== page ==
some of us have got homes to go to.

Seems a bit peculiar, why are you

auditioning for a French man?

French genius.

Alfred Cortot is going to take

five of us next term, one-on-one.

We're all going to play

and he's going to choose his five.

Five's not many.

Barrie thinks I'm in with a chance.

He thinks Cortot and I

are very sympathique!

Oh, so, this was

BARRIE'S suggestion?

You don't have to say his name

like you're holding it with tongs.

I'm not sure that I approve

of all this boosting you up.

If that's viscose

it'll need a cloth.

Where's the bottle?

Barrie thinks I have a future

doing big concerts.

Barrie didn't see you

run off the stage with nerves

at the Chelsea Town Hall.

That was years ago.

Sleeves first.

Or sit there like a rabbit

in headlights at that charity do.

Oh, I was mortified.

Barrie and I are working on that.

What exactly is he, this Barrie?

He's a classical music impresario.

You want to talk to Daddy

about music people.

Daddy's a baker, what does

he know about music people?

Remember the Beverley Sisters'

wedding cake

and all those shenanigans?

They were music people,

if you call that music.

I think he sounds wily, this Barrie.

You can't go living on compliments.

Sorry, sorry, I'm late. Shirt collar

debacle. What time's kick off?

Cortot's gone in.

I should go and warm up.

Are you ready for this ordeal?

Yes, I'll see you in there, Erich!

I'll see you in there!

He's German.

Joyce, you can absolutely do this.

Keep your eye on the prize -

learning from Cortot.

This is your big chance, Joyce.

Keep telling yourself -

you deserve this.

Oh, Lord, now I'm getting emotional!

Thank you, Robert.

And can we have Joyce Hatto, please?



You are playing?

Oh, sorry. Schumann.

Fantasie Opus 17.


Sorry, I just need to...

OK. So Cortot's a blithering idiot

and he's picked five no-hopers

who won't threaten him, but...

how'd it go for you?

How much did you hear?

Me? I never even

went into the college.

Well, I was pretty pleased.

Good! Couple of bishes,

but the emotion was there.

That's what probably scared him off,

all that womanly passion!

Steady the buffs!

Old Erich didn't get through either.

Well, frog's not going to

pick a Kraut, is he?

Anyway, this time next year,

Miss Hatto,

you can forget that bunch of

desiccated old shirt-lifters,

because you will be under the care

of Barrington-Coupe

Artistes Management

and you will be heading

straight for the stratosphere.

Fancy a bun? Oh, yes, I love buns.

I'm not sure you should be

signing a contract

without showing it to your father.

What does Daddy know about

artists' management? Nothing!

He knows about invoices.


This isn't an invoice,

it's a management agreement.

Between me and Mr Barrington-Coupe.

It's not an order for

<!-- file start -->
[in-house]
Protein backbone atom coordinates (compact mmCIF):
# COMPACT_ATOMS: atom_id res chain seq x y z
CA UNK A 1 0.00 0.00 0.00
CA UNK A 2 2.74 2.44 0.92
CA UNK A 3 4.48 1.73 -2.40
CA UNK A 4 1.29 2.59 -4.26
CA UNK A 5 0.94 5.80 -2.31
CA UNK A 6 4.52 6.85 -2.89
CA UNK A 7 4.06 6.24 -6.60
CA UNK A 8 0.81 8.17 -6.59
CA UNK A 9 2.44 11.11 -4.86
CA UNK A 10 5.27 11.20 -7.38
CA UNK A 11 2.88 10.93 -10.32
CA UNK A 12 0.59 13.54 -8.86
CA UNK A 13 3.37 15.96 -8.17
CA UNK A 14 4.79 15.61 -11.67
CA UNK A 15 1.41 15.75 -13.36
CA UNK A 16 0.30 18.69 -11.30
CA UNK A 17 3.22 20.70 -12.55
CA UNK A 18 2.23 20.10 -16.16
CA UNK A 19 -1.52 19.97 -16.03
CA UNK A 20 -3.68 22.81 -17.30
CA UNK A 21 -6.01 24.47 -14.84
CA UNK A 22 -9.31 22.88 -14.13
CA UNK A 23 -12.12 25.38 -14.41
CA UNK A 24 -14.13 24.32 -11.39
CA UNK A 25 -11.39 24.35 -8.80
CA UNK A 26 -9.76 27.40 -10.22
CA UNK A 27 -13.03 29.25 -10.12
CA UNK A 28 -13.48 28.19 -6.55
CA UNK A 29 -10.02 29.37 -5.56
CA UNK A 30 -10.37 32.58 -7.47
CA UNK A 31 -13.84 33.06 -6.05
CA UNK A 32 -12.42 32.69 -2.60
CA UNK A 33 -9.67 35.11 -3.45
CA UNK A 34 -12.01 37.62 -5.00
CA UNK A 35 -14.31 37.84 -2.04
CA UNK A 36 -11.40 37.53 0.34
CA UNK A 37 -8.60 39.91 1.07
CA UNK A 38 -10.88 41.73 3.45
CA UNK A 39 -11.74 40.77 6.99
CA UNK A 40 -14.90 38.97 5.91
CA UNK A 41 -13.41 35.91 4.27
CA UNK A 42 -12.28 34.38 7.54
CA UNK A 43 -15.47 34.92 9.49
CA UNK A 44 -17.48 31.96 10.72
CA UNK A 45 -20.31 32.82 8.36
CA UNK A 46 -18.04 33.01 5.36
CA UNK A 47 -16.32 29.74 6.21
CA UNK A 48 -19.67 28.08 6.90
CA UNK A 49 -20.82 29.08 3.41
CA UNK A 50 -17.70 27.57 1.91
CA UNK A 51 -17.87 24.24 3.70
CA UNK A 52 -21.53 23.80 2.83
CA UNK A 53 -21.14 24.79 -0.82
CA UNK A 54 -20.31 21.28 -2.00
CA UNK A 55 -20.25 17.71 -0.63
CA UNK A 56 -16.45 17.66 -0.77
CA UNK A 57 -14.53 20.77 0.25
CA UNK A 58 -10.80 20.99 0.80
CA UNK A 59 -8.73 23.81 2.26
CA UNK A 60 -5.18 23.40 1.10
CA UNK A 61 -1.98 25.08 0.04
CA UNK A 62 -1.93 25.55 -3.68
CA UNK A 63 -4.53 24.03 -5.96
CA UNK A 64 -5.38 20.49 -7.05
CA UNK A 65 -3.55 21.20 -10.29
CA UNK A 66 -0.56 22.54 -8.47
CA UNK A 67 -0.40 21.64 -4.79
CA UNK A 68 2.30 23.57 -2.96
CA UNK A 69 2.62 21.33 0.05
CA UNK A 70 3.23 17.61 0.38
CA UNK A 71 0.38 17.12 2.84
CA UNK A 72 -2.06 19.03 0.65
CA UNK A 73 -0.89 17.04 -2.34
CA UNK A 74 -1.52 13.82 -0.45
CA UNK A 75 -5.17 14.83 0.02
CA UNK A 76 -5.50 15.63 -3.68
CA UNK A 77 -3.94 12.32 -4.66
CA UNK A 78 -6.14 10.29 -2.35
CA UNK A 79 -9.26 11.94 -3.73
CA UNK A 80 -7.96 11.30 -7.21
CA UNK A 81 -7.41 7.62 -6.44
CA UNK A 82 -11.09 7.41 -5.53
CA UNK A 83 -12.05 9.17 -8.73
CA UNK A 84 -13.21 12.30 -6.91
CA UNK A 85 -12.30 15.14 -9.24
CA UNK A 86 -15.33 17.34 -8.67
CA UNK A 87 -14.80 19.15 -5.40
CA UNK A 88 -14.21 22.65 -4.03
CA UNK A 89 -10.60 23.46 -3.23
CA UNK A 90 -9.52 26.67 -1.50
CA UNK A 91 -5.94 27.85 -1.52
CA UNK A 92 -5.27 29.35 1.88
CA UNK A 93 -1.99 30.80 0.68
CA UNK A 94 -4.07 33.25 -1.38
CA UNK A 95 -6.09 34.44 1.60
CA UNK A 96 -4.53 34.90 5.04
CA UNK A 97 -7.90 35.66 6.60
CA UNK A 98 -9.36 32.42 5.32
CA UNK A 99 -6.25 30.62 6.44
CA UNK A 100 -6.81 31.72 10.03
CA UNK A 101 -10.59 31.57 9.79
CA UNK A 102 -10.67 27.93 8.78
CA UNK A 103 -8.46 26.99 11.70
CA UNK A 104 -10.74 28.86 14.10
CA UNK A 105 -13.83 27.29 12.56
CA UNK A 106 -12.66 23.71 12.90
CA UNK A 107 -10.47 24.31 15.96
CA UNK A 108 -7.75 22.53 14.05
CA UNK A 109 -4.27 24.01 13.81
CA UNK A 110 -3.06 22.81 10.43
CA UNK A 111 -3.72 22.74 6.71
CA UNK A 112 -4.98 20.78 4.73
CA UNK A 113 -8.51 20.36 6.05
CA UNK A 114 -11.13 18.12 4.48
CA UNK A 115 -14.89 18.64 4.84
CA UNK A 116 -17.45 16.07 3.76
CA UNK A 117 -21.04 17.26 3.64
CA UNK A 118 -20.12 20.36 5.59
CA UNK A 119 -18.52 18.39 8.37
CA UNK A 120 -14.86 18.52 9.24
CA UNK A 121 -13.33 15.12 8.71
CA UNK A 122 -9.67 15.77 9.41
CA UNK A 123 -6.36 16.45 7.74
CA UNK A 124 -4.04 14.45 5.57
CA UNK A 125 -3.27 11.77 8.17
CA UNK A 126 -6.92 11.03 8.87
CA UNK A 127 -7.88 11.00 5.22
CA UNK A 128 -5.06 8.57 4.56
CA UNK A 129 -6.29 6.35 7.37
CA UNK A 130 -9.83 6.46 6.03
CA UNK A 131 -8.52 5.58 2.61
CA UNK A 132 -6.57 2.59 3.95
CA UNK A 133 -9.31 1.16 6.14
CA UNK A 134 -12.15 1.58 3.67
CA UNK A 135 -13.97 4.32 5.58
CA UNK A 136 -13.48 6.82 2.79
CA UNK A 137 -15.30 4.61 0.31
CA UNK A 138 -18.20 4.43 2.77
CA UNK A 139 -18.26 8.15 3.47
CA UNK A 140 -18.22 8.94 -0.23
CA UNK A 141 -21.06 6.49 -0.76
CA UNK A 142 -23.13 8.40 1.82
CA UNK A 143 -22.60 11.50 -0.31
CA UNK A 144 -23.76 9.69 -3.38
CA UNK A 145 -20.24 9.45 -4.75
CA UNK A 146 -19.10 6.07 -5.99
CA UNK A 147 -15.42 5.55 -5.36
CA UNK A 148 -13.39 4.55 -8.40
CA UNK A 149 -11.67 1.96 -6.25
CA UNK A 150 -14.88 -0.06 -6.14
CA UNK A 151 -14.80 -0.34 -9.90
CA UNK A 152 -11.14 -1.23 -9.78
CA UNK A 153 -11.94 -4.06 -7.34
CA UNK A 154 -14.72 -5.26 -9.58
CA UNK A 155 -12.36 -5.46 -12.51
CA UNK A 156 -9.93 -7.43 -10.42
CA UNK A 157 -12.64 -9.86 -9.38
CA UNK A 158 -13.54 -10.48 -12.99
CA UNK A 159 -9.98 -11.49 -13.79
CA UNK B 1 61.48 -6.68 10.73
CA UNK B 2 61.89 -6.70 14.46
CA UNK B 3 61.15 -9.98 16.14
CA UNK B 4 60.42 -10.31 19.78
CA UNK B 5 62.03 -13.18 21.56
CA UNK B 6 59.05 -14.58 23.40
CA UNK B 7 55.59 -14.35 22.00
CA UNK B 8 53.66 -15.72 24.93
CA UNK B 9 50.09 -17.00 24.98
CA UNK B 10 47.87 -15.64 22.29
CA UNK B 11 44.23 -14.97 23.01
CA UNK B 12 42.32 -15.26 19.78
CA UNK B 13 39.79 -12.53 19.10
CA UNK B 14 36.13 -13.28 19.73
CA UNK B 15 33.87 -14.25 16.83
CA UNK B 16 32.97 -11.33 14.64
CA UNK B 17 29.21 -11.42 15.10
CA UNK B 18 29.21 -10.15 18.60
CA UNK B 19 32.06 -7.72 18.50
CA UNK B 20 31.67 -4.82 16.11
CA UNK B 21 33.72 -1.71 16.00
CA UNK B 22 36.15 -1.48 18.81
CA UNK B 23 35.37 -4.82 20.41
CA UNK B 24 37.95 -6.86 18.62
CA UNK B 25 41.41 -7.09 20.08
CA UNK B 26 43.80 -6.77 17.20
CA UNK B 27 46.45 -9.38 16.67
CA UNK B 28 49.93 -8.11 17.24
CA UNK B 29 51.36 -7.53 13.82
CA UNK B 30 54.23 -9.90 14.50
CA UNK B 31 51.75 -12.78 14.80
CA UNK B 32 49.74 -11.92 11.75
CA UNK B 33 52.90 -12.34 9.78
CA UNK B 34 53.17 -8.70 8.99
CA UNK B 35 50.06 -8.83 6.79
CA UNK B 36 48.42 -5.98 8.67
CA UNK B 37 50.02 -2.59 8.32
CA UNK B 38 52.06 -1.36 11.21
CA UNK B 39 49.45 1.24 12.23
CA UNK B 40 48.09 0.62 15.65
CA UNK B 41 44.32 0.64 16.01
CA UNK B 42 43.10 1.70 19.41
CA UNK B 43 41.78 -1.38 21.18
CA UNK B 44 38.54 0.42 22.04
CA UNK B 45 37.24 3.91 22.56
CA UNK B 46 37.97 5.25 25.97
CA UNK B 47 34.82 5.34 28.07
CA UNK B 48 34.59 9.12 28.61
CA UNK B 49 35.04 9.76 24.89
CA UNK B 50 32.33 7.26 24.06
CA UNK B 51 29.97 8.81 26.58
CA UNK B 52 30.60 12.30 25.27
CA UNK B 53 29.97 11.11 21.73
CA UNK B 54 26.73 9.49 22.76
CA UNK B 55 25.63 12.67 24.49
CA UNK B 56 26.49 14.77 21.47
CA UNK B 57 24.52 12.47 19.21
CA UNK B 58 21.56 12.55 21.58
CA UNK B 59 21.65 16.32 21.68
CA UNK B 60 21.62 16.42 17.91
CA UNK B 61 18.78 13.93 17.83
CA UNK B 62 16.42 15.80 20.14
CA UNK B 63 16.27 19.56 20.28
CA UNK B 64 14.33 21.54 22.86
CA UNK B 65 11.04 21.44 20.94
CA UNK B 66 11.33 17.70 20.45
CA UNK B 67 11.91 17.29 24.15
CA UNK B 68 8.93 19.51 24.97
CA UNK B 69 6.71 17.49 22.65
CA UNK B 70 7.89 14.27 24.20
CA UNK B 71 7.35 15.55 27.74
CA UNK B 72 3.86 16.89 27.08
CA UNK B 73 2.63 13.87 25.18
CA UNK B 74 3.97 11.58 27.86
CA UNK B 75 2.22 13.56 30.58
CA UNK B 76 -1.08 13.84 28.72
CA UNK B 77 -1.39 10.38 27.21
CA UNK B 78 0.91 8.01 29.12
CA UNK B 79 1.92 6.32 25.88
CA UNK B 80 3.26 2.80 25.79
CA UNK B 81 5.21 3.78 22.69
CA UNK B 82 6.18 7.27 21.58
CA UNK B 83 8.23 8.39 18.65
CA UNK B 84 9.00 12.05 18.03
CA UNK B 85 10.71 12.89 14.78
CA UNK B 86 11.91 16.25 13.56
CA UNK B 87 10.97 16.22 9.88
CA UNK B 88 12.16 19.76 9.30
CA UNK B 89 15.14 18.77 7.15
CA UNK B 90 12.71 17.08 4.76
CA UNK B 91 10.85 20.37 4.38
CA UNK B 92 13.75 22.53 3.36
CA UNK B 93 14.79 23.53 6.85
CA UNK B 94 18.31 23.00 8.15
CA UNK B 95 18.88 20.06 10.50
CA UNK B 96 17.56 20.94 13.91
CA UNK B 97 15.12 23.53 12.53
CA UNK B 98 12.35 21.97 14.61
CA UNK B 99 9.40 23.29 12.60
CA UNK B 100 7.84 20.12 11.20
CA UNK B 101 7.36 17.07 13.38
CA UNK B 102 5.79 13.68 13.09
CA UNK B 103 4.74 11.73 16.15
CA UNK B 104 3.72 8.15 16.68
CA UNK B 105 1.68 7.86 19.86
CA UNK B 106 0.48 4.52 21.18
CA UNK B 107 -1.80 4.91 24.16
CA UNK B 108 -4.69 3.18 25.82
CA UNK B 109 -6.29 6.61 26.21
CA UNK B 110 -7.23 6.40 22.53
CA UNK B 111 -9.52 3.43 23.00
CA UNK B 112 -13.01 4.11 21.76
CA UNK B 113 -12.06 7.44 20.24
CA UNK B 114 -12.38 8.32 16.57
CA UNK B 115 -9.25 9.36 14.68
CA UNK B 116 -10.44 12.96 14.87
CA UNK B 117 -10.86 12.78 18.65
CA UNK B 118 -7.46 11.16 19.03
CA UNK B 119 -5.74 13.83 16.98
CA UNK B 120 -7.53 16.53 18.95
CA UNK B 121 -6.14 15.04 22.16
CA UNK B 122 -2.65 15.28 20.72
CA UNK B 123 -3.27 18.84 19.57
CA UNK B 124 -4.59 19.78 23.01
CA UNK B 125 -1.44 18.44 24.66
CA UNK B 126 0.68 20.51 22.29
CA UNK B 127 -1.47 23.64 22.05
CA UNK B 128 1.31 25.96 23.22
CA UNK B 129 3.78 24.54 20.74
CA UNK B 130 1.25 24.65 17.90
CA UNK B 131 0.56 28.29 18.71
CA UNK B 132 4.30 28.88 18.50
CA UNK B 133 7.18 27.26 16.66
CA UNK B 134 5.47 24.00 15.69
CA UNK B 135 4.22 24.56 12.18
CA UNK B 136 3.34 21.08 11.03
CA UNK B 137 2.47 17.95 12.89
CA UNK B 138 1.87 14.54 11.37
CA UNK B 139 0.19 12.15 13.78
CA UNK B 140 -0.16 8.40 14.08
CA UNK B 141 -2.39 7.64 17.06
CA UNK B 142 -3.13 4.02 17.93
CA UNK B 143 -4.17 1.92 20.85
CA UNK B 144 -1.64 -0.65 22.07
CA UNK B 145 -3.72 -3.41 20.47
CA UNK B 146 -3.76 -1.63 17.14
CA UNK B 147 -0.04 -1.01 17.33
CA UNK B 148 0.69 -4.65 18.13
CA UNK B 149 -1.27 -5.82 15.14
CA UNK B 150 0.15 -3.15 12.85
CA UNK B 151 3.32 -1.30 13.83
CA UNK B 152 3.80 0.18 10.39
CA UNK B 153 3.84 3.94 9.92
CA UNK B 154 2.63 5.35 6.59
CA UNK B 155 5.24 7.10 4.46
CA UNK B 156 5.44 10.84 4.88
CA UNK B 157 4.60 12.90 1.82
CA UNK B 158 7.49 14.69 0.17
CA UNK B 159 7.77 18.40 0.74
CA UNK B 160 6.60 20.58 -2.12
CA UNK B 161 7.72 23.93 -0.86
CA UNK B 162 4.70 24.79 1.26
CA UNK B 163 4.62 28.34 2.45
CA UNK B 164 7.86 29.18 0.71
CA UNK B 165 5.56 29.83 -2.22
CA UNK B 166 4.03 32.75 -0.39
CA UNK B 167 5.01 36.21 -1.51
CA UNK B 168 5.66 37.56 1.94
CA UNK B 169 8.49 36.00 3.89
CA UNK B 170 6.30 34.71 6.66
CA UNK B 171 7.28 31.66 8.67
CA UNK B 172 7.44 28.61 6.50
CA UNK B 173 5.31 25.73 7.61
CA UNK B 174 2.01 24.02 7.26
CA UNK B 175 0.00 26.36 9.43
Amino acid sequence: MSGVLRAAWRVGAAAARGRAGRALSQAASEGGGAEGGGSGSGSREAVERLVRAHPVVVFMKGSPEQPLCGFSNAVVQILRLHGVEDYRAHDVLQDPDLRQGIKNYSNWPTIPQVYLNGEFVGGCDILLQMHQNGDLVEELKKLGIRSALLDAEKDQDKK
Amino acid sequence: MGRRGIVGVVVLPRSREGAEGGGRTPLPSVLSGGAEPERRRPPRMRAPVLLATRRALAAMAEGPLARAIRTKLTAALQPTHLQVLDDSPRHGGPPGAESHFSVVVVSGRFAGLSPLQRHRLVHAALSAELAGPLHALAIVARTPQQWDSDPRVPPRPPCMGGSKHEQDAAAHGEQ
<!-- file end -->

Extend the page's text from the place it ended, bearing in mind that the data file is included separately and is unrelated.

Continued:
two-dozen coffee eclairs.

What's he going to do,

this Barrington-Coupe,

once you've signed it?

He's going to manage my career.

Your teaching?

I'm not doing teaching!

How many more times...

I mean, I might do

a bit of teaching,

but basically I'll be

building up my concert profile

and if you don't want to

witness my signature

then I'll take it to Barrie's office

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Victoria Wood

Victoria Wood, (19 May 1953 – 20 April 2016) was an English comedian, actress, singer and songwriter, screenwriter, producer and director. Wood wrote and starred in dozens of sketches, plays, musicals, films and sitcoms over several decades, and her live comedy act was interspersed with her own compositions, which she performed on the piano. Much of her humour was grounded in everyday life and included references to quintessentially "British" activities, attitudes and products. She was noted for her skills in observing culture and in satirising social classes.Wood started her career in 1974 by appearing on the ATV talent show New Faces. She established herself as a comedy star in the 1980s, winning a BAFTA TV Award in 1986 for the sketch series Victoria Wood as Seen on TV (1985–87), and became one of Britain's most popular stand-up comics, winning a second BAFTA for An Audience with Victoria Wood (1988). In the 1990s she wrote and co-starred in the television film Pat and Margaret (1994) and the sitcom Dinnerladies (1998–2000). She won two more BAFTA TV Awards, including Best Actress, for her 2006 ITV1 television film, Housewife, 49. Her frequent long-term collaborators included Julie Walters, Celia Imrie, Duncan Preston, and Anne Reid. In 2006, Wood came tenth in ITV's poll of the British public's 50 Greatest TV Stars. more…

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Submitted on August 05, 2018